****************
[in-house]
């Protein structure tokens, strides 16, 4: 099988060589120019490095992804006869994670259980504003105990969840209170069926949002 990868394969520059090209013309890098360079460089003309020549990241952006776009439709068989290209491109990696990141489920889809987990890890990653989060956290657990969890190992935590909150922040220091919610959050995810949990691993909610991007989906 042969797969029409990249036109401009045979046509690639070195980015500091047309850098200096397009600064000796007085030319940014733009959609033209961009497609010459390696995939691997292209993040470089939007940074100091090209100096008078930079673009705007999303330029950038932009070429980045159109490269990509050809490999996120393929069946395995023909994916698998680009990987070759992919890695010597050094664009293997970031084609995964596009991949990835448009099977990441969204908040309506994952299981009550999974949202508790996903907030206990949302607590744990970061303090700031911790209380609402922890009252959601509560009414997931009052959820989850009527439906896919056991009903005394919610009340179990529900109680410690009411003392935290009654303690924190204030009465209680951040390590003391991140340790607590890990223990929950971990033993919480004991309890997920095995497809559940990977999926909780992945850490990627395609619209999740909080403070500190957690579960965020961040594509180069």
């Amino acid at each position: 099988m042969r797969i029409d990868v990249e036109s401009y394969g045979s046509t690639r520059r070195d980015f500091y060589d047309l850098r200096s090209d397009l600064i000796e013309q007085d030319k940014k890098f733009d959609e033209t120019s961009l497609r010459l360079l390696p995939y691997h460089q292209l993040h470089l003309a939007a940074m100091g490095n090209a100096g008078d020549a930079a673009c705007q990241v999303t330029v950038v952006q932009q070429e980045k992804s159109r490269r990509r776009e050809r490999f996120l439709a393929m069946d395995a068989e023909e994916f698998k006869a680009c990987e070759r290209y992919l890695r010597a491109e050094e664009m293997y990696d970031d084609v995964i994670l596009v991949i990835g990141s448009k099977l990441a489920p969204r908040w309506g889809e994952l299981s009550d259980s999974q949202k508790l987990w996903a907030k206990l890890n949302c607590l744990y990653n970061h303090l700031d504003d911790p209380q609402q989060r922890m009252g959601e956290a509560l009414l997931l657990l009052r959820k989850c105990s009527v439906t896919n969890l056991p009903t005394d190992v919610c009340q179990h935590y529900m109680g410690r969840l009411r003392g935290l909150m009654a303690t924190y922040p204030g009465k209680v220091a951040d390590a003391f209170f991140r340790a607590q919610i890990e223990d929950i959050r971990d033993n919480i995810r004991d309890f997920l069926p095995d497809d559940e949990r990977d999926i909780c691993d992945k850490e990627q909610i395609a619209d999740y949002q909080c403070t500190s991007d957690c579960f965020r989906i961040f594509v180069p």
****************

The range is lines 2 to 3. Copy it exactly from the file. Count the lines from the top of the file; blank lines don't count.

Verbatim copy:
């Protein structure tokens, strides 16, 4: 099988060589120019490095992804006869994670259980504003105990969840209170069926949002 990868394969520059090209013309890098360079460089003309020549990241952006776009439709068989290209491109990696990141489920889809987990890890990653989060956290657990969890190992935590909150922040220091919610959050995810949990691993909610991007989906 042969797969029409990249036109401009045979046509690639070195980015500091047309850098200096397009600064000796007085030319940014733009959609033209961009497609010459390696995939691997292209993040470089939007940074100091090209100096008078930079673009705007999303330029950038932009070429980045159109490269990509050809490999996120393929069946395995023909994916698998680009990987070759992919890695010597050094664009293997970031084609995964596009991949990835448009099977990441969204908040309506994952299981009550999974949202508790996903907030206990949302607590744990970061303090700031911790209380609402922890009252959601509560009414997931009052959820989850009527439906896919056991009903005394919610009340179990529900109680410690009411003392935290009654303690924190204030009465209680951040390590003391991140340790607590890990223990929950971990033993919480004991309890997920095995497809559940990977999926909780992945850490990627395609619209999740909080403070500190957690579960965020961040594509180069």
């Amino acid at each position: 099988m042969r797969i029409d990868v990249e036109s401009y394969g045979s046509t690639r520059r070195d980015f500091y060589d047309l850098r200096s090209d397009l600064i000796e013309q007085d030319k940014k890098f733009d959609e033209t120019s961009l497609r010459l360079l390696p995939y691997h460089q292209l993040h470089l003309a939007a940074m100091g490095n090209a100096g008078d020549a930079a673009c705007q990241v999303t330029v950038v952006q932009q070429e980045k992804s159109r490269r990509r776009e050809r490999f996120l439709a393929m069946d395995a068989e023909e994916f698998k006869a680009c990987e070759r290209y992919l890695r010597a491109e050094e664009m293997y990696d970031d084609v995964i994670l596009v991949i990835g990141s448009k099977l990441a489920p969204r908040w309506g889809e994952l299981s009550d259980s999974q949202k508790l987990w996903a907030k206990l890890n949302c607590l744990y990653n970061h303090l700031d504003d911790p209380q609402q989060r922890m009252g959601e956290a509560l009414l997931l657990l009052r959820k989850c105990s009527v439906t896919n969890l056991p009903t005394d190992v919610c009340q179990h935590y529900m109680g410690r969840l009411r003392g935290l909150m009654a303690t924190y922040p204030g009465k209680v220091a951040d390590a003391f209170f991140r340790a607590q919610i890990e223990d929950i959050r971990d033993n919480i995810r004991d309890f997920l069926p095995d497809d559940e949990r990977d999926i909780c691993d992945k850490e990627q909610i395609a619209d999740y949002q909080c403070t500190s991007d957690c579960f965020r989906i961040f594509v180069p």